SINGING AGAINST DRONES & WAR
Interesting interviews with people on the street in Minneapolis, Minnesota after the singing.
Bruce Gagnon is coordinator of the Global Network Against Weapons & Nuclear Power in Space. He offers his own reflections on organizing and the state of America's declining empire....
Get the revised version of my book "Come Together Right Now: Organizing Stories from a Fading Empire" - updated thru the end of 2008
The Minneapolis Star Tribune wrote about the protest:
Some protesters said their numbers would have been larger if a Republican were in the White House conducting current military operations. "His decisions have been horrible," Terry Schwartz, a retired college teacher, said of Obama. "If this were Bush, if this were Reagan, there would be a much larger crowd."
Yes indeed, if this had been a Bush speech hundreds more would have been present. They would have been the "good Democrats" who usually feel it is their duty to protest wars and high military spending when a Republican is in office. But when a Democrat holds the highest office many of these folks become submissive and turn away from the fight.
This "confusion" on the part of many loyal Democrats, who still consider themselves peace activists, continues at epidemic proportions.
In my own community just yesterday I saw an email from one peacenik who trashed Cornell West who has recently become more vocal in his criticism of Obama's presidency. This person wrote, "West, while he should be an academic activist working in concert with others, spends too much time lambasting the president. For instance, West claims that the controversial decision to go into Libya was antithetical to Kings Dream. Its very true that any additional spending on war hurts us domestically and none of us like war, but the decision to do that was in the context of a massive uprising across the Arab world, which was rooted in the very issues King desired for all humanity....I am most grateful to people in the Arab world for shaking up the global powers that be."
I was really dumbfounded by this person's defense of Obama's war on Libya and wrote back asking if the US-NATO war alliance wasn't in fact the very "powers that be" that he was referring to? I've had no response.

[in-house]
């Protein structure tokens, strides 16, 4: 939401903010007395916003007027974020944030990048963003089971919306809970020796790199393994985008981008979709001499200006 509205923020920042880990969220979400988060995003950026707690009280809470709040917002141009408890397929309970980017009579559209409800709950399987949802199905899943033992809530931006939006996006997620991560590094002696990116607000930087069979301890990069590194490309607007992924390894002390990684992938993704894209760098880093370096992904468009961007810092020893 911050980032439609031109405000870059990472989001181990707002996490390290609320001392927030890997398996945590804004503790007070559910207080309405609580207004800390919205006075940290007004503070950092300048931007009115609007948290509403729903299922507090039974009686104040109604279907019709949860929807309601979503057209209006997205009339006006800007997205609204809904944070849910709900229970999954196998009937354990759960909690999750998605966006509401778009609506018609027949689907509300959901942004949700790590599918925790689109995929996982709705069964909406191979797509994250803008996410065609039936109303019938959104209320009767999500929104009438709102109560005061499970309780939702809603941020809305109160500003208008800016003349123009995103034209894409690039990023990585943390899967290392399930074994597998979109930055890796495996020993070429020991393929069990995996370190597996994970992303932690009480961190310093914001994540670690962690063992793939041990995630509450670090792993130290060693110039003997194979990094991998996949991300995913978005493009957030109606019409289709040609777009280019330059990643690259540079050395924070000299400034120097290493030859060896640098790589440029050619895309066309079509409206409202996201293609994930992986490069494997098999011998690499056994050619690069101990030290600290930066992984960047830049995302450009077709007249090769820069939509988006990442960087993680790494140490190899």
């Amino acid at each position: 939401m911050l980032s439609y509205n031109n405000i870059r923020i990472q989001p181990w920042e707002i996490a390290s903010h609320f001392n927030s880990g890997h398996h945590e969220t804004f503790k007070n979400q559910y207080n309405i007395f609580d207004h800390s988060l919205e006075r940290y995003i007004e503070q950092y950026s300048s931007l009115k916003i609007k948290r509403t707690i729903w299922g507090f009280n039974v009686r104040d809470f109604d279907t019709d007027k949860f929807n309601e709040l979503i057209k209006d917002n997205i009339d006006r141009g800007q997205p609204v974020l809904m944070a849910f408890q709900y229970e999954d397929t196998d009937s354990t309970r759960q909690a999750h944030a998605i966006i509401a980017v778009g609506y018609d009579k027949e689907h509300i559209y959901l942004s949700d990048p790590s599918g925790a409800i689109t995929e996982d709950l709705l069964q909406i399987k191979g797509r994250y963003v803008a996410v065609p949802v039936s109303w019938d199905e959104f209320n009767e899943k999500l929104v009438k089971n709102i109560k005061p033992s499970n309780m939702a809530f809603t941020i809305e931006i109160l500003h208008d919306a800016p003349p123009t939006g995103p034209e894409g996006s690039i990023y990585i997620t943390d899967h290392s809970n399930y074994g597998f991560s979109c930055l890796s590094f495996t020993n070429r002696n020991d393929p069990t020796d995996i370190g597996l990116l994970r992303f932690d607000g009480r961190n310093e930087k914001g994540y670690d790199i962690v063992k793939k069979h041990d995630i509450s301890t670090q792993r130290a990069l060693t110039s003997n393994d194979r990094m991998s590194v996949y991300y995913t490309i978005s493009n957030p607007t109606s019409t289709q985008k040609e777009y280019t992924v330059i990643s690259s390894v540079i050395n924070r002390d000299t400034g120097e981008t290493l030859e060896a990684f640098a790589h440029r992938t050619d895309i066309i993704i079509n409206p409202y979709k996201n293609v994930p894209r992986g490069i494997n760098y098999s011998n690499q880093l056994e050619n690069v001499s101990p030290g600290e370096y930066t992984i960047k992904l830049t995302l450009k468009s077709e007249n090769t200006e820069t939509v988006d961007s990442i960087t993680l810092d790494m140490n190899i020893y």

It seems to me that people who try to publicly defend Obama have to twist themselves and the truth like a pretzel. How can anyone of good sense claim that the US-NATO attack was anything but more imperial power politics in action? How can anyone claim that the documented NATO bombing of civilian homes, schools, hospitals and the like in Libya was truly an attempt to liberate the people? It's nonsense.
When you bury your head in the sand, or wear blinders like a horse, because you don't want to face the reality that your president works for the "corporate man" you are playing mind games with yourself. That is fine if you wish to do this to your own head. One has that right. What is not acceptable though is when one twists the truth and foists those delusions into the public square. You should expect you will be challenged for saying such things!
Attacks on people like Cornell West, who is actually working with others and laying all the cards on the table about Obama's complicity with the "powers that be," are nothing more than a sad attempt to cover Obama's bare behind. This is the state of our country today. Very sad indeed.
"Salt of the Earth" was produced, written and directed in 1954 by victims of the Hollywood blacklist - all had been blacklisted by the Hollywood establishment due to their alleged involvement in communist politics. Unable to make films in Hollywood, they looked for worthy social issues to put on screen independently. This film never would have been made in Hollywood at the time, so it is ironic that it was the anti-communist backlash that brought about the conditions for it to be made. In many ways it was a film ahead of its time. Mainstream culture did not pick up on its civil rights and feminist themes for at least a decade.
"Salt of the Earth" tells the tale of a real life strike by Mexican-American miners. The story is set in a remote New Mexico town where the workers live in a company town, in company-owned shacks without basic plumbing. Put at risk by cost cutting bosses, the miners strike for safe working conditions. As the strike progresses, the issues at stake grow, driven by the workers' wives. At first the wives are patronized by the traditional patriarchal culture. However, they assert themselves as equals and an integral part of the struggle, calling for improved sanitation and dignified treatment. Ultimately, when the bosses win a court order against the workers preventing them from demonstrating, gender roles reverse with the wives taking over the picket line and preventing scab workers from being brought in while the husbands stay at home and take care of house and children.
In neorealist style, the producers and director used actual miners and their families as actors in the film.
This film was selected for the National Film Registry in 1992 by the Library of Congress. It became public domain after its copyright was not renewed in 1982.
For more about "Salt of the Earth," visit its IMDB page @ http://imdb.com/title/tt0047443/